After the controversy sparked by a picture of a flight packed with passengers wearing no protective equipment, Air France announced it would distribute masks in planes when the number of passengers is too high to respect the social distancing imposed to counter the COVID-19 pandemic.

A journalist shared the picture of flight AF6008 from Marseille Provence Airport (MRS) to Paris Charles de Gaulle (CDG). The cabin of the Airbus A318, registered F-GUGJ, is almost full. “After respecting social distancing while waiting in line to board, passengers find themselves seated side by side,” she commented. While the cabin crew was equipped with personal protective equipment, most of the passengers were not wearing masks.

Facing a backlash, Air France explained that the reason for this dangerous situation was an unusual filling rate. The route between Paris and Marseille, which has been reduced to one daily flight due to low demand, is usually 50% full, allowing for social distance to be respected. The carrier thus claims that the situation seen in the picture is exceptional.

Air France released a statement reminding that the air inside an aircraft cabin is constantly filtered using High-Efficiency Particulate Air (HEPA) standard filters “identical to those used in an operation room”. “The cabin air is thus completely renewed every 3 minutes,” claims the carrier. “HEPA filters extract more than 99.999% of viruses, including those whose size does not exceed 0.01 micrometer, thus ensuring the quality of the air in the cabin and its compliance with sanitary standards.” As a reminder, Coronavirus-type viruses’ size range from 0.08 to 0.16 microns.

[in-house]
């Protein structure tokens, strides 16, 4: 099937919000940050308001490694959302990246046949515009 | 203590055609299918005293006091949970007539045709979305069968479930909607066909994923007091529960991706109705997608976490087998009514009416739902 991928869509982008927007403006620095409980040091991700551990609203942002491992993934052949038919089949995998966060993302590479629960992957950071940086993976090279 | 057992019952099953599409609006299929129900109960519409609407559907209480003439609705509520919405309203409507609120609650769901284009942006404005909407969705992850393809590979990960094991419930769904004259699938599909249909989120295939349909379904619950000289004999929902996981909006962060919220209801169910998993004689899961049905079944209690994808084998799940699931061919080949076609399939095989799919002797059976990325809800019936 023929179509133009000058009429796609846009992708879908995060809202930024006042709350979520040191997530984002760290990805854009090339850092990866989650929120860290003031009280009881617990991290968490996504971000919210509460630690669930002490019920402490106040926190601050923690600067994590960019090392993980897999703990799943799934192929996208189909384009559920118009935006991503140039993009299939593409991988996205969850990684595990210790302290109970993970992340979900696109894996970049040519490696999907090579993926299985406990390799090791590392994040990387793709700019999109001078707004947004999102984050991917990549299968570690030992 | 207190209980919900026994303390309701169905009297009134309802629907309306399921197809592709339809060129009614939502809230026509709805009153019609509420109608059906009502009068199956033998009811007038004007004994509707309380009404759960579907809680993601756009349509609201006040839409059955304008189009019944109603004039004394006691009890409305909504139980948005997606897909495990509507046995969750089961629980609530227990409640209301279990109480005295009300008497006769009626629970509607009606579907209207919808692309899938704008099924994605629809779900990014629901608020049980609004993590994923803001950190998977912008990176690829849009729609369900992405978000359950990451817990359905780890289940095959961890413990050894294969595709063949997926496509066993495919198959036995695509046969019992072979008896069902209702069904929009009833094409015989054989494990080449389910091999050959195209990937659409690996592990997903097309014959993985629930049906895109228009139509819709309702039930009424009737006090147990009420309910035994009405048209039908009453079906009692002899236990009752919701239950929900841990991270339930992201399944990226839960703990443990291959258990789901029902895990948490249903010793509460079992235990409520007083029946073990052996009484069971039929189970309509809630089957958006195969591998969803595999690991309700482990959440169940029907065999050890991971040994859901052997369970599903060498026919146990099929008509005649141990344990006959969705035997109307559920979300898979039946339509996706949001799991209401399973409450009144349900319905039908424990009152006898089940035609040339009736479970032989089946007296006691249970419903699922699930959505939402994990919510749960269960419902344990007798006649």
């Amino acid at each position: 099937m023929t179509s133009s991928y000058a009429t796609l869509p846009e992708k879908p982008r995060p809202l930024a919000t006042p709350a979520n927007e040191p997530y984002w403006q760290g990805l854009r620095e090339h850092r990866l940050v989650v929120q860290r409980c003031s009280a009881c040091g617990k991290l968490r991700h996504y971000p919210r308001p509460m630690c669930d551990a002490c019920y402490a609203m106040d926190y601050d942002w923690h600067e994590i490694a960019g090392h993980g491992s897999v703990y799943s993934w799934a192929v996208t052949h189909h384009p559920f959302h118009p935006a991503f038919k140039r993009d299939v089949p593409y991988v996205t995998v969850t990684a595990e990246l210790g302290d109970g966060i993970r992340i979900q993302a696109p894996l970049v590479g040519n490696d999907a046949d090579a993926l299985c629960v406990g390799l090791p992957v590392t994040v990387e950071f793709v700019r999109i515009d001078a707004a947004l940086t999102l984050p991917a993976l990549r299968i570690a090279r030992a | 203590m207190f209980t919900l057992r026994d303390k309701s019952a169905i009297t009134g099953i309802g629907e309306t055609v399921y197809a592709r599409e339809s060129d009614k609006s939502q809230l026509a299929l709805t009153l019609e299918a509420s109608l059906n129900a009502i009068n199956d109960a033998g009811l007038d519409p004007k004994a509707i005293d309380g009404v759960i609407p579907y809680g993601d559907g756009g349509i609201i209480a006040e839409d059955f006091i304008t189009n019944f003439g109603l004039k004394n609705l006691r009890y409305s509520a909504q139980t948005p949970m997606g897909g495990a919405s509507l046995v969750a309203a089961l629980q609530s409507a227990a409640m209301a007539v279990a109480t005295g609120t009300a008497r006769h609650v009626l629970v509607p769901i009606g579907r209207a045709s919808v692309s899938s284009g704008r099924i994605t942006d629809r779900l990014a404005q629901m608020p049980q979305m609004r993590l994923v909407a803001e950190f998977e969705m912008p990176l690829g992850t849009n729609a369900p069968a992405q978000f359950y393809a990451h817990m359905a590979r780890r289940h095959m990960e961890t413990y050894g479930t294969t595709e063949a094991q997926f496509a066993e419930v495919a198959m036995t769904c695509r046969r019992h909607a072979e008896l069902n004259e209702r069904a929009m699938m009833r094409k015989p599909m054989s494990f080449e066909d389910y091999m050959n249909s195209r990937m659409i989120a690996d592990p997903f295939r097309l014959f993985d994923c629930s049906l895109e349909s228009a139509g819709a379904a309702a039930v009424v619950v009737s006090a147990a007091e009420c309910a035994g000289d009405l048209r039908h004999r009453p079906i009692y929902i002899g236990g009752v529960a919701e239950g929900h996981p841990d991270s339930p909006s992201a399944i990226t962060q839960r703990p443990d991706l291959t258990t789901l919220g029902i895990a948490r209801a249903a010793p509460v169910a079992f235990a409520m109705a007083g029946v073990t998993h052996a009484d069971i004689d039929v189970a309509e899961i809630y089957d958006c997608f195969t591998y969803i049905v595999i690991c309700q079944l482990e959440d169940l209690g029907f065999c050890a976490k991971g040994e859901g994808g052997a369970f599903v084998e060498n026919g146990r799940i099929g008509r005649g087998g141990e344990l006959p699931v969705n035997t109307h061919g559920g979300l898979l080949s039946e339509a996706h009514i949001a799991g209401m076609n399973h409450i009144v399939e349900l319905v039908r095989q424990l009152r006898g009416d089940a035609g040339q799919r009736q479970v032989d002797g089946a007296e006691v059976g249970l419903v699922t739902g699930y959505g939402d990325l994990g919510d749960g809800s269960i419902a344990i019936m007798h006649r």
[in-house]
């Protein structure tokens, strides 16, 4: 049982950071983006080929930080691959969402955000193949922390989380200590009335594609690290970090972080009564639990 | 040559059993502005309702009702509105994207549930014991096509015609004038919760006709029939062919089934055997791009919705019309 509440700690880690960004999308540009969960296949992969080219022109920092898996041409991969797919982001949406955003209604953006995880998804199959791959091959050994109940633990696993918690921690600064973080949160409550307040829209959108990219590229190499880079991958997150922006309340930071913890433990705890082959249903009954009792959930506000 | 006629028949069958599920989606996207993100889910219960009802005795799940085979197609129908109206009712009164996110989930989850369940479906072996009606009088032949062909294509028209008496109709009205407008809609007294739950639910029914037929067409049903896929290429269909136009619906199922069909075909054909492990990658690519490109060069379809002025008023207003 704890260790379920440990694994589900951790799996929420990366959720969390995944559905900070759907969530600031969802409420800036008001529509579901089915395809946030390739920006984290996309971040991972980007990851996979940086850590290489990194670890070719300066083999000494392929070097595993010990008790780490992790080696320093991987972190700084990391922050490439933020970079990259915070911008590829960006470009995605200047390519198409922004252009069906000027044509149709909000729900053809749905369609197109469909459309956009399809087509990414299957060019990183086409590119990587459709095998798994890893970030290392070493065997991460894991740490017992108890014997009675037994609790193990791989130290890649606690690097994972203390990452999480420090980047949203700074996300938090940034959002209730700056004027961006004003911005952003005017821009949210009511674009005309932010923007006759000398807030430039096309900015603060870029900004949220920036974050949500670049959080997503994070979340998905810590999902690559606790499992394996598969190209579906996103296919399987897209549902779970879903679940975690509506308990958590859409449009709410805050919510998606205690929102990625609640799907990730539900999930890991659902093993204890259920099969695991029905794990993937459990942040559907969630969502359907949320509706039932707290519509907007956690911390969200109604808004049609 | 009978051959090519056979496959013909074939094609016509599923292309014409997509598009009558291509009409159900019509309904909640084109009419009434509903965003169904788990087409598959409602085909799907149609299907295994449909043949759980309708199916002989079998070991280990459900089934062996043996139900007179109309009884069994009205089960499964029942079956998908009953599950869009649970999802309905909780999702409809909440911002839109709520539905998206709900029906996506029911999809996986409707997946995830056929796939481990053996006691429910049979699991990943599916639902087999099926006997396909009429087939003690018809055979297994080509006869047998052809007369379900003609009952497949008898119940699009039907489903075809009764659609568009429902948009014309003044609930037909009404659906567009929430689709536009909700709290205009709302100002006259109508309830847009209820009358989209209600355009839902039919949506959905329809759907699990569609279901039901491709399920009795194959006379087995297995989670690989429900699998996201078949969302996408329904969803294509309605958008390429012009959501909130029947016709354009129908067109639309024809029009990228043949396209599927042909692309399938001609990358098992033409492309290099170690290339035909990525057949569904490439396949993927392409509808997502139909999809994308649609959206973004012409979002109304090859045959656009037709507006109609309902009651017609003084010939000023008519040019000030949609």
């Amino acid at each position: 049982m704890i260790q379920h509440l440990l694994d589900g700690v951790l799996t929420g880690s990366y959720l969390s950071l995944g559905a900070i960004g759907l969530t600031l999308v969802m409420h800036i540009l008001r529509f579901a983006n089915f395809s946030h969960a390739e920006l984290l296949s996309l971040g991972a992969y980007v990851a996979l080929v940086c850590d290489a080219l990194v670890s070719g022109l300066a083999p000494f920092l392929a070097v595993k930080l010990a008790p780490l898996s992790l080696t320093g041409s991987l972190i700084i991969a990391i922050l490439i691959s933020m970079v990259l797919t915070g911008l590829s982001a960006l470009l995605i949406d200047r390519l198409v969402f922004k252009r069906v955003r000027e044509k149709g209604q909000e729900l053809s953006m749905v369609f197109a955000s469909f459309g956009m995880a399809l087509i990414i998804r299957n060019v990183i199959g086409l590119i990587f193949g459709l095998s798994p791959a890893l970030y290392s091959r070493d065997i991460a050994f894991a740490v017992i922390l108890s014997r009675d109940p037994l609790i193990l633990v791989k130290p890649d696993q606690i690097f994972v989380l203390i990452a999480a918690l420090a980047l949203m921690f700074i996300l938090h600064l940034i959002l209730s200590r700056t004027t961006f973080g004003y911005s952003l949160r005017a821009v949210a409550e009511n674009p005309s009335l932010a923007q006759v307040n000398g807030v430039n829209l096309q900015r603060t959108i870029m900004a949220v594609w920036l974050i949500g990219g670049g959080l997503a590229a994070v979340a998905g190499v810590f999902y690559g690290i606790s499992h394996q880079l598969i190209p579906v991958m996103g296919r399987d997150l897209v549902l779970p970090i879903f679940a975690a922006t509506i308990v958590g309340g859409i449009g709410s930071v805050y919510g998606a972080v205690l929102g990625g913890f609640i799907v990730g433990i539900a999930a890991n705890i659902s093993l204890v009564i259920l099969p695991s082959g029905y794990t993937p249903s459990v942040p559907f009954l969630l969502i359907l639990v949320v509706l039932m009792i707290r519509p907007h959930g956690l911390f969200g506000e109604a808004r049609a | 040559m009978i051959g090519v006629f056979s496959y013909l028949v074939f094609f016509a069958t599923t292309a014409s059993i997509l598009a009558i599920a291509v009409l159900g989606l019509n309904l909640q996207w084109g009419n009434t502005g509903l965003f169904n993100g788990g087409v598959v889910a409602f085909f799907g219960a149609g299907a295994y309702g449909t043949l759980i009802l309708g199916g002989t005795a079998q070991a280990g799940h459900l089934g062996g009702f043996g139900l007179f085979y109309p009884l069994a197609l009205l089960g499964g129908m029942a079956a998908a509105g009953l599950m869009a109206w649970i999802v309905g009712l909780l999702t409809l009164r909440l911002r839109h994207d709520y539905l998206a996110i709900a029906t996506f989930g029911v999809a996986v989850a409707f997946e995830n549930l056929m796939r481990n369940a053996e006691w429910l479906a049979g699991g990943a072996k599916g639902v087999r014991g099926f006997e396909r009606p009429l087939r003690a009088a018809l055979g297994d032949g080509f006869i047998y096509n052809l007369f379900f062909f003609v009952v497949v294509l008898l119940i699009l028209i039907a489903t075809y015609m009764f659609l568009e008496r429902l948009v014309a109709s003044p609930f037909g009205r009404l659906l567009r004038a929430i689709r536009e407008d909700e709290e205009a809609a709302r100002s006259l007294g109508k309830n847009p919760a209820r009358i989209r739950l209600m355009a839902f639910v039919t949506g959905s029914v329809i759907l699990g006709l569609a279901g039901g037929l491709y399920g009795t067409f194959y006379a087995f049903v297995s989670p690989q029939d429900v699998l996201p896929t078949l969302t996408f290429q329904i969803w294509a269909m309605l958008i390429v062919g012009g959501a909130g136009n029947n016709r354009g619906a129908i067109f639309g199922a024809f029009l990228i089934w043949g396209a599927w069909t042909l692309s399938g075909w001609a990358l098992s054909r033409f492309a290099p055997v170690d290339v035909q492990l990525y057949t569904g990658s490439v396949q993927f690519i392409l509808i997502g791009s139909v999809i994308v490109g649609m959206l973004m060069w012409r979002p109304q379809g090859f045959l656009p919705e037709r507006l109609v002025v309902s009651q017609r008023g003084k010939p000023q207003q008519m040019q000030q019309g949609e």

Insufficient measures

Yet the French Secretary of State for Transport Jean-Baptiste Djebbari asked the national carrier to implement stricter safety measures to make sure the situation does not happen again. Air France assured that until the quarantine is progressively lifted, passengers that would feel the need would be provided with masks.

The answer remains insufficient for the flight crew unions. Interviewed by LCI, Vincent Salles, co-secretary general of the CGT-Air France union, described the safety conditions shown in the picture as “scandalous”, and asked for masks, gel and cleaning wipes to be provided in sufficient quantity, and for distancing measures to be systematically enforced. He argues that an increase in the number of flights could help prevent the situation from repeating itself. 

This, however, seems highly unlikely as Air France faces an unprecedented drop in demand due to the coronavirus COVID-19 epidemic. On March 16, 2020, Ben Smith, CEO of Air France-KLM Group, announced the group would gradually reduce its activity by up to 90% and temporarily lay off up to 80% of the nearly 40,000 employees that constitute its workforce.

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Like other carriers in Europe, the containment measures to fight the coronavirus COVID-19 epidemic have greatly affected Air France’s revenue. The national airline could be saved by a state intervention once the crisis passes.